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  • Dabs's Profile Photo

    Blarney Castle Close and Castle Grounds

    by Dabs Updated Jul 26, 2009

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    The Close
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    After visiting the Castle, we took a stroll around the Castle grounds, if you pick up a map of the grounds when you enter or from the attached website, you'll see that there are a couple of walks of the grounds, one that goes by the lake and another through the woods.

    There's also another section called the Close which was landscaped by the Jeffereyes family after they had bought the castle in 1703. The land is said to have been an ancient druidic settlement, as you walk along the marked trail which was dark and mysterious on the day we went thanks to the cloudy sky and abundance of trees, you'll pass by such places as the Druids cave, the fairy glade, the witches stone and the witches kitchen. It's up to your imagination whether you see any of it.

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    Church of the Resurrection

    by Gillybob Updated Oct 22, 2008

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    Church of the Resurrection
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    The church was originally built in 1776 and is cruciform in shape. The church is the oldest, functioning building on the square in Blarney. Stained glass windows show the Resurrection of Christ from the dead and were built in 1867 and 1926. The church has been renovated, most recently in 1997.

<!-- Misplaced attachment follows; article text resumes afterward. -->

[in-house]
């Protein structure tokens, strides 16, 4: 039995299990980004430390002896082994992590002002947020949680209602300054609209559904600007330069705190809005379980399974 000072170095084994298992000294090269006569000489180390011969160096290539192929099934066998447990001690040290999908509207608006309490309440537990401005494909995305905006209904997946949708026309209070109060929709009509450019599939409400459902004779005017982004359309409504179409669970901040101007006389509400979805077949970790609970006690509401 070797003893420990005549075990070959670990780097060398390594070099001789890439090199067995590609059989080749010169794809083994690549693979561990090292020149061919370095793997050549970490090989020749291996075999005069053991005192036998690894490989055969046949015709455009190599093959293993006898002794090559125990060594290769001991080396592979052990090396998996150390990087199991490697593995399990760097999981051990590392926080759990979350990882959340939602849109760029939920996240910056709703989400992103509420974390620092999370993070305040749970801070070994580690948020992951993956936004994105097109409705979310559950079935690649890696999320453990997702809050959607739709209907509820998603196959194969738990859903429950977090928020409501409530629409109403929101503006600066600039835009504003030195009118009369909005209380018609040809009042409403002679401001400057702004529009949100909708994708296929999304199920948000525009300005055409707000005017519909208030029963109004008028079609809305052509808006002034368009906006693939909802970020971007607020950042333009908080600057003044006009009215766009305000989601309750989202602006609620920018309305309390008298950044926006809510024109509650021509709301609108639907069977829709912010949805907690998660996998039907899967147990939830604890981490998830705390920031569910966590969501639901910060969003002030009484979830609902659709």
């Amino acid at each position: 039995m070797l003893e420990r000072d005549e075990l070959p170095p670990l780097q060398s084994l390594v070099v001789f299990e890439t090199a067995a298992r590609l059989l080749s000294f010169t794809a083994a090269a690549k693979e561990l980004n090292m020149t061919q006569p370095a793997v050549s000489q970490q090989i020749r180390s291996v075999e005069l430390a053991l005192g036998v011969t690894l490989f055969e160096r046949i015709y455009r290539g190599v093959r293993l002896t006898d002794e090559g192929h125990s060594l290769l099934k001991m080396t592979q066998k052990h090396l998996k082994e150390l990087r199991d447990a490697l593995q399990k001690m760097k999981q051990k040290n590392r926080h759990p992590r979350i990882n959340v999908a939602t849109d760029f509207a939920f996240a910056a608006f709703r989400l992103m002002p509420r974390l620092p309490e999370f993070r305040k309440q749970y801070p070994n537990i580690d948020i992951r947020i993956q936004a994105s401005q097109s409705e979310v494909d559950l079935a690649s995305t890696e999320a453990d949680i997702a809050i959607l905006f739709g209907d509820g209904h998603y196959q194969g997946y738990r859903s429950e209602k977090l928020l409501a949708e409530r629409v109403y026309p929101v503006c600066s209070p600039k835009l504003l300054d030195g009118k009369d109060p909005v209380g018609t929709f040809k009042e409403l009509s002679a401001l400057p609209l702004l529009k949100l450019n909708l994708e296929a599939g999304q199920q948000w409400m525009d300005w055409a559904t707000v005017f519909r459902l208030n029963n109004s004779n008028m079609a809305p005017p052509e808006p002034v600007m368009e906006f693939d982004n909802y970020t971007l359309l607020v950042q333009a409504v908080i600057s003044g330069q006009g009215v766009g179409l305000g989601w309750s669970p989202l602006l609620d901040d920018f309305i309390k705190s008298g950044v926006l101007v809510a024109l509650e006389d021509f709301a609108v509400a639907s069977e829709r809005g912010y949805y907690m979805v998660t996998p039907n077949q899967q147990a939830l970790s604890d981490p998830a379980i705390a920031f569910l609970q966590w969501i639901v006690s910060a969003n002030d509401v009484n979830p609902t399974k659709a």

The church is not generally open to the public.

    Services are held on Sundays at 11:00am and 7:30pm (informal). No services on the first Sunday in each month.

    The cemetery includes some interesting headstones, most of which show only the date of death.

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  • Gillybob's Profile Photo

    Take A Walk Around the Square

    by Gillybob Written Oct 22, 2008

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    View from Church of The Resurrection
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    Blarney Village Square is quite small, taking no more than 10 minutes to walk around.

    The square is surrounded by quaint houses, shops, restaurants and hotels. A large village green sits in the middle.

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  • Dabs's Profile Photo

    Blarney House

    by Dabs Written Jul 26, 2009

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    Blarney House
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    After visiting the Castle and smooching the stone, we toured the grounds for a bit and ran across Blarney House. The current house was built in 1874 by Sir James St. John Jefferyes, long after the MacCarthy's had relinquished control of the land.

    According to the website it contains "a fine collection of early furniture, family portraits, tapestries and works of art." It also says there are guided tours of the house, which I believe is still occupied by the family, however, there was a sign on the front saying they would start tours again next spring. It regrettably did not specify which spring that would be....